Kramp-Karrenbauer elected new leader of CDU party
Chancellor Angela Merkel’s preferred candidate Annegret Kramp-Karrenbauer has won the race on for the leadership of the ruling Christian Democratic Union (CDU) party.
In a knife-edge runoff on Friday, the 56-year-old conservative politician won 517 votes from the CDU delegates, at a party conference in Hamburg. Her main rival Friedrich Merz, an outspoken critic of Merkel’s liberal refugee policy, got 482 votes.
Earlier on Friday, Kramp-Karrenbauer called on the CDU delegates to be more courageous and self-confident to address the challenges of 21st century, to strengthen the European Union and defend the “rules-based international order.”
Merz, for his part, criticized Merkel’s open door policy for refugees, and called for a “new start” for the CDU, with a new strategy on various political issues. He pledged to win back voters the CDU has lost to the far-right Alternative for Germany or the AfD.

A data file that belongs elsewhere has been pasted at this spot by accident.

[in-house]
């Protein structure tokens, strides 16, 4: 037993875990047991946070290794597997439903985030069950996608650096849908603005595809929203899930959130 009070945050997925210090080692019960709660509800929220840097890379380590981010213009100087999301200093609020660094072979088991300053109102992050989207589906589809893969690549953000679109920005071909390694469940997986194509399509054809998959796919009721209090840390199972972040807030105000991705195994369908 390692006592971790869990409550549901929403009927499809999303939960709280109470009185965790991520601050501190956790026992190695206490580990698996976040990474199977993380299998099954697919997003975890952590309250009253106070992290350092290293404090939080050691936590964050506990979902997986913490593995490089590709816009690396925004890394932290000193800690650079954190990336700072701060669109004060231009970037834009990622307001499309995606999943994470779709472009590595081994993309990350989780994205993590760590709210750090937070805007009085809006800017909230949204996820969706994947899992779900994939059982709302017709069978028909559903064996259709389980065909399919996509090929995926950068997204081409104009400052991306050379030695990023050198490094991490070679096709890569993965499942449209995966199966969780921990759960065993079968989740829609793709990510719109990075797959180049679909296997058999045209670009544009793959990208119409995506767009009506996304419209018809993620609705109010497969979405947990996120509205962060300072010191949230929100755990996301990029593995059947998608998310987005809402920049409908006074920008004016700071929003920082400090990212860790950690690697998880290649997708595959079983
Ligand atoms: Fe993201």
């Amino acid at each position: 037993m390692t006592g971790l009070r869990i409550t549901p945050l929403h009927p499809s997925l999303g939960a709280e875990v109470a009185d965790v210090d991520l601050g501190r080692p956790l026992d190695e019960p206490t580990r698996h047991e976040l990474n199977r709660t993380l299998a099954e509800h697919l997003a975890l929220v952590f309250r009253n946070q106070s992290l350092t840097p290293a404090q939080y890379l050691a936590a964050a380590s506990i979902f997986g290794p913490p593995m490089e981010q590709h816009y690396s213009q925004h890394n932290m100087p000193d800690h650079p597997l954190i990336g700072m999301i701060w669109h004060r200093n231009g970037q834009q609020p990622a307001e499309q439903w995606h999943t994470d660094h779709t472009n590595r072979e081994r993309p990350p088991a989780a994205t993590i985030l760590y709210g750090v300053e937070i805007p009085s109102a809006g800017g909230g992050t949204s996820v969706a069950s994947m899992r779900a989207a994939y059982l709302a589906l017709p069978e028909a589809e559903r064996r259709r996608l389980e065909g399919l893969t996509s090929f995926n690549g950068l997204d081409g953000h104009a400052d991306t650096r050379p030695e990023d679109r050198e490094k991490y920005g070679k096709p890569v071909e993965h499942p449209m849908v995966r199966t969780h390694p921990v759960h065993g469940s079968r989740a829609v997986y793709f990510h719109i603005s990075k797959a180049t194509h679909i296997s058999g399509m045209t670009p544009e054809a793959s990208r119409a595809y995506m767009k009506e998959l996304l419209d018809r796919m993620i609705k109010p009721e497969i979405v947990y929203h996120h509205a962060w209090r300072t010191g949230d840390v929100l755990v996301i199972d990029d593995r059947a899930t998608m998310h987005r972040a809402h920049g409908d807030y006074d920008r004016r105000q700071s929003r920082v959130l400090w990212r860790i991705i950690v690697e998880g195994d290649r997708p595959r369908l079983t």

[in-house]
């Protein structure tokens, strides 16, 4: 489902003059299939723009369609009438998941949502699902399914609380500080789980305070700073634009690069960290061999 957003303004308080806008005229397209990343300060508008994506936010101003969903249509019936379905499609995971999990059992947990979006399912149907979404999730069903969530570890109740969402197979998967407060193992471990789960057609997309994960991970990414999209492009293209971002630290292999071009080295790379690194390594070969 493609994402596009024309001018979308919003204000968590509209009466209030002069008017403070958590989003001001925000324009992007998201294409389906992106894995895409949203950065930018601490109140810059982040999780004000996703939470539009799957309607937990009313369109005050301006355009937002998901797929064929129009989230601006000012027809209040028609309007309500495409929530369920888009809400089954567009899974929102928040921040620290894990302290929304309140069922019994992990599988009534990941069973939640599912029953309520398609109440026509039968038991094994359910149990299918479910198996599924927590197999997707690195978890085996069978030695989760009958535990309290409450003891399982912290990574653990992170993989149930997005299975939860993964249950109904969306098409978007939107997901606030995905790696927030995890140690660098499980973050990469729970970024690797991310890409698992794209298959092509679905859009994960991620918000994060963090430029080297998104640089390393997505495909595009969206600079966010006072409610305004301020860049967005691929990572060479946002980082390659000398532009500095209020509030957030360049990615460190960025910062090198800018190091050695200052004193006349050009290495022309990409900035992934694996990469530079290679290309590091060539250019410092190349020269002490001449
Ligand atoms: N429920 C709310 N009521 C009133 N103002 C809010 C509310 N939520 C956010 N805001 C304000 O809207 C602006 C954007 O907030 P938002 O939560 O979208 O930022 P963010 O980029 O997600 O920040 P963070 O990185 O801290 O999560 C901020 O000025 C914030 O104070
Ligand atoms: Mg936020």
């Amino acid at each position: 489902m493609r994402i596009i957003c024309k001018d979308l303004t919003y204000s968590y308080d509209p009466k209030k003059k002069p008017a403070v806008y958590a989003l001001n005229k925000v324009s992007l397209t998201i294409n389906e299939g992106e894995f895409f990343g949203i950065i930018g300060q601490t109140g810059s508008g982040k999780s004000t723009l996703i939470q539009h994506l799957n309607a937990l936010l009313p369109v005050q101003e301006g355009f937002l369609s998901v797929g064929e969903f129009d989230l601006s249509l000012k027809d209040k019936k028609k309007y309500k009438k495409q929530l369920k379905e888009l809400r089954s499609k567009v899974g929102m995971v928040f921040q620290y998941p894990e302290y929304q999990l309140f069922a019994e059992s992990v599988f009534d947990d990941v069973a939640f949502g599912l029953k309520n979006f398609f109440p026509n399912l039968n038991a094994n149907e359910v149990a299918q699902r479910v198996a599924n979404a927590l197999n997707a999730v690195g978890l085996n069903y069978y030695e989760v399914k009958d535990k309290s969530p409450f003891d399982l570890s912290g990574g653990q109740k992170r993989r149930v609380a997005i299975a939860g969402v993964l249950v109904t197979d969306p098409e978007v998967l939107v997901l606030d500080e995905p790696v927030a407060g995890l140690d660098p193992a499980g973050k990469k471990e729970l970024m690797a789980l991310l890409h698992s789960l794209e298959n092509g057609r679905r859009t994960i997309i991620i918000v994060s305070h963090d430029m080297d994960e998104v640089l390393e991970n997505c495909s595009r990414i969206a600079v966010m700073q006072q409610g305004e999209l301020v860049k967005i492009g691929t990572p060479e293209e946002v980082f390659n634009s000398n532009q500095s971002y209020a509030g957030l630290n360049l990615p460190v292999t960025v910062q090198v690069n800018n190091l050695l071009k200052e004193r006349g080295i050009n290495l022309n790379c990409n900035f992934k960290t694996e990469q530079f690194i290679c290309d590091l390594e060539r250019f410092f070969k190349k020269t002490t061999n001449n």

Kramp-Karrenbauer made her case ahead of the vote by saying the CDU had to maintain its position as the "last unicorn in Europe," the bloc's last successful catch-all party. She also made a reference to her nickname, "mini Merkel," saying, "People consider me a 'mini,' a copy, a simple 'more of the same,' but I can tell you that I stand here as my own person, just as life has shaped me and of that I am proud."
Merkel, who led the Christian Democrats for 18 years, announced in October that she will not run for the chair again amid heavy losses of her party in regional elections.
But Merkel underlined that she wanted to remain chancellor until her term ends in 2021.